Chrysanthemums in Aberdeen

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Common Pests:
- Thrips
- Leafminer
- Earwigs
- Slugs 
- Whitefly
- Capsid Bug
- Caterpillars
- Red Spider Mite
- Vine Weevil
- Sciarid Fly
- Stool Miner

Common diseases: 
- White Rust
- Verticillium Wilt
- Powdery Mildew
- Crown Gall
- Chrysanthemum Rust
- Botrytis

Common disorders:
- Nitrogen 
- Phosporus
- Potassium 
- Magnesium
- Manganese
- Copper
- Iron
- High Salt levels

Suggested settings:
- Monitor

- contact me

Date last updated: 
02 July 2008


Glasshouse Whitefly (last updated 02 July 2008 )

Whiteflies are easily distinguished from other pests because of their distinctive behaviour and appearance. The adults are white and moth-like and are just over 1mm long, their wings and bodies are covered with powdery wax. Whitefly usually remain hidden on the undersides of leaves and in growing tips where they suck the sap of the host. When disturbed they flutter around in a characteristic and noticeable way. The small, flat, oval nymphs, often called scales, also inhabit the undersides of the leaves where they too suck sap. The nymphs are colourless and virtually transparent until they pupate into thicker, white, wax-covered pupae. There are several species of whitefly outdoors during the summer these may include the 

Adult Whitefly

glasshouse whitefly (Trialeurodes vaporariorum) that is a major pest of nearly all glasshouse plants including chrysanthemum. The main symptoms are yellowing and mottling of the foliage followed by stunting, wilting and death if the plants are heavily infested. Sooty moulds and specks of honeydew that the larvae excrete over the leaves make the plants unsightly and impact commercial value. By the time that these symptoms are apparent the plants will already be colonised by several generations of whitefly. 

The glasshouse whitefly generally reproduces by parthenogenesis, from eggs laid erect in circular groups on the underside of smooth leaves but are more scattered on hairy leaves. Each female lays about 200—250 eggs at a rate of about eight per day during a life span of 3—6 weeks. The eggs are yellowish when laid but become black within 2—3 days; the incubation period is nine days at 21 °C. 

Pale green, flattish larvae hatch from the eggs. They are active for a few days but then settle down and remain motionless until they mature. These immobile stages are called ‘scales’. Like aphids and scale insects, they feed by means of stylets which are inserted in the tissues of the plant to take up sap. Before becoming adult, a whitefly passes through four stages, the last of which corre­sponds to the pupal stage of other insects. The duration of the immature stages varies with temperature; at 21 °C it is about 18 days. Thus the total period from egg to adult at this temperature is about 27 days. The whitefly hibernate over winter on any plants until the following season.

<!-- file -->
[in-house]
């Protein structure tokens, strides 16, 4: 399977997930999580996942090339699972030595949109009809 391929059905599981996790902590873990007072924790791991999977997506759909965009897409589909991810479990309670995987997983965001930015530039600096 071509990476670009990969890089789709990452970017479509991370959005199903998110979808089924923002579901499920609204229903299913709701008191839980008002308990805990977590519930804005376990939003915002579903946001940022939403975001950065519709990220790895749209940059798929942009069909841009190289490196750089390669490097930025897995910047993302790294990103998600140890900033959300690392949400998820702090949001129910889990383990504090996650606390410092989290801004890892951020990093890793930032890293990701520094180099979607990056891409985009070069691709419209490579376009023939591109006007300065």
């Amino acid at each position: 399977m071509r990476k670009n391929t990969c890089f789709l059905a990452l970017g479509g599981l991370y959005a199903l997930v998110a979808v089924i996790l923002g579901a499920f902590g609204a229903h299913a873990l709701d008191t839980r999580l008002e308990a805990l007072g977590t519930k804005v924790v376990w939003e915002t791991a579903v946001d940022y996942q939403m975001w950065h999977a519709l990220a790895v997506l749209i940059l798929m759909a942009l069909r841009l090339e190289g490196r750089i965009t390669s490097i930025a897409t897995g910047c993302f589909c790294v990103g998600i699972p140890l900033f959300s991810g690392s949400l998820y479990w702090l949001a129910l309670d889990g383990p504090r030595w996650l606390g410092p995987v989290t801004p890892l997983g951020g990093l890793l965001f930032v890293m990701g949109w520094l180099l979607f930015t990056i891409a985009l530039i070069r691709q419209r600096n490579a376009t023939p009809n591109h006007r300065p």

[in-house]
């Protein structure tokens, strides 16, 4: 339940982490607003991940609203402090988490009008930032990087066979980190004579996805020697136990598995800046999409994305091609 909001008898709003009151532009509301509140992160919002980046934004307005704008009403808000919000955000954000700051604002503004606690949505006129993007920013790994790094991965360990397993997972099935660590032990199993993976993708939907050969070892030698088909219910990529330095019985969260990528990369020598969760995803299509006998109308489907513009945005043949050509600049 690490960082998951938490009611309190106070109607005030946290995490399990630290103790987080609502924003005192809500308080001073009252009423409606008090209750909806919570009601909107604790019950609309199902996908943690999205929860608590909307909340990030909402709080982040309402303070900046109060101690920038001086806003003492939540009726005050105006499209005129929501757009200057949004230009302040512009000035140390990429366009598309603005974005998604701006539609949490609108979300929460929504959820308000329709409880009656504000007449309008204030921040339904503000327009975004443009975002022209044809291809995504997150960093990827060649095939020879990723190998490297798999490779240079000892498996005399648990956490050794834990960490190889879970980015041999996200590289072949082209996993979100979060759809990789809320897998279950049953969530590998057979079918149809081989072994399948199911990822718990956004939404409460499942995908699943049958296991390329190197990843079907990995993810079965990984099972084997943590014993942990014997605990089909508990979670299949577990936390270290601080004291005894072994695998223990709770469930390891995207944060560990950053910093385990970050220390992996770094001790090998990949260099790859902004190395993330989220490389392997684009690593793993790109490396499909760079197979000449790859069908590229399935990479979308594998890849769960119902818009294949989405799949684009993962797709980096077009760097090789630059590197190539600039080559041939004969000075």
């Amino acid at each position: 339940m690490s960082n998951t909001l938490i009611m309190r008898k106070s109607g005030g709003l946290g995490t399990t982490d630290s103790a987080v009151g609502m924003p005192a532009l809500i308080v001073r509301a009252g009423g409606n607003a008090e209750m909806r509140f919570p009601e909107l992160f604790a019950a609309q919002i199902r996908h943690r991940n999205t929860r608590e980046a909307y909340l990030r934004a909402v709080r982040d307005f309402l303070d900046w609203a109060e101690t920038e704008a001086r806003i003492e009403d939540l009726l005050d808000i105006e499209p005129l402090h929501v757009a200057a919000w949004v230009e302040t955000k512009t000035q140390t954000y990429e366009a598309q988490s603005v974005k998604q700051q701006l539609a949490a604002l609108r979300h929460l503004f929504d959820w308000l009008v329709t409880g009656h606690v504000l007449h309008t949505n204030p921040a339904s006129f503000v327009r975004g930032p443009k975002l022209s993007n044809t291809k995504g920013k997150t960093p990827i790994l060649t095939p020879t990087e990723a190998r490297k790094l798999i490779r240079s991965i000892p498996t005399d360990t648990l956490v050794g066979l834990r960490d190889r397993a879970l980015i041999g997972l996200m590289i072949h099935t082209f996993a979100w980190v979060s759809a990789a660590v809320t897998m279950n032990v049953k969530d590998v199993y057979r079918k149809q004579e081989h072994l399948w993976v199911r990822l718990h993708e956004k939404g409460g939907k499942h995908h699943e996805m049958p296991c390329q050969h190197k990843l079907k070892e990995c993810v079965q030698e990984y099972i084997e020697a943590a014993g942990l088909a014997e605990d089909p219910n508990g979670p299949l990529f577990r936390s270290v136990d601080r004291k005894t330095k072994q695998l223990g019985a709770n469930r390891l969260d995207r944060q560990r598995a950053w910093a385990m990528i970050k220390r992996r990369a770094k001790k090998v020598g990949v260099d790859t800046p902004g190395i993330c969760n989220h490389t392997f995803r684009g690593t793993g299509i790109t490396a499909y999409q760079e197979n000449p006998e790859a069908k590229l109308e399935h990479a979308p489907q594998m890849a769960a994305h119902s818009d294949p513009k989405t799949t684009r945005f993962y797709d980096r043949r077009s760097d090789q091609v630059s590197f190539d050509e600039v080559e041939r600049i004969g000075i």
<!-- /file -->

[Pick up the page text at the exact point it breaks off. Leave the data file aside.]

Impact/Effects on Chrysanthemums
The main symptoms are yellowing and mottling of the foliage followed by stunting, wilting and death if the plants are heavily infested. Sooty moulds and specks of honeydew that the larvae excrete over the leaves make the plants unsightly.

Amateur Products: 
Pyrethrum - derived from the flowers of Tanacetum cinerariifolium 8 products from various manufacturers 
Fatty Acids - derived from plant and animal oils. 5 products from various manufacturers. Plant Extracts - a mixture of long chain polymers and surfactants that block the breathing pores. 5 products from 3 manufacturers.
Synthetic pyrethroid compounds containing Bifenthrin: Several products including combined insecticide and fungicide e.g rose clear 
Systemic action - Imidacloprid - Provado 

Professional Products: 
Imidacloprid. - Admire, Intercept. - also for aphids, leaf miner 
Deltamethrin.- Decis - also for leaf miner, caterpillars. Inc tortrix. 
Acetamiprid - Gazelle - also for aphids 
Spiromesifen - Oberon - also for red spider 
Thiacloprid - Calypso - also aphids, capsids, thrips, Western flower thrips, 
Teflubenzuron - Nemolt - also for caterpillers

Biological Control
The white fly predator Encarsia formosa  gives excellent control of whitefly on greenhouse plants but not so well on chrysanthemums because they are often in the greenhouse when the temperatures are too low for the Encarsia to function properly.  However, whitefly is normally a pest of chrysanthemums when they are housed in mixed greenhouses with other plants that occupy the greenhouse full time. Encarsia will give quite good control in this sort situation.

Other information 


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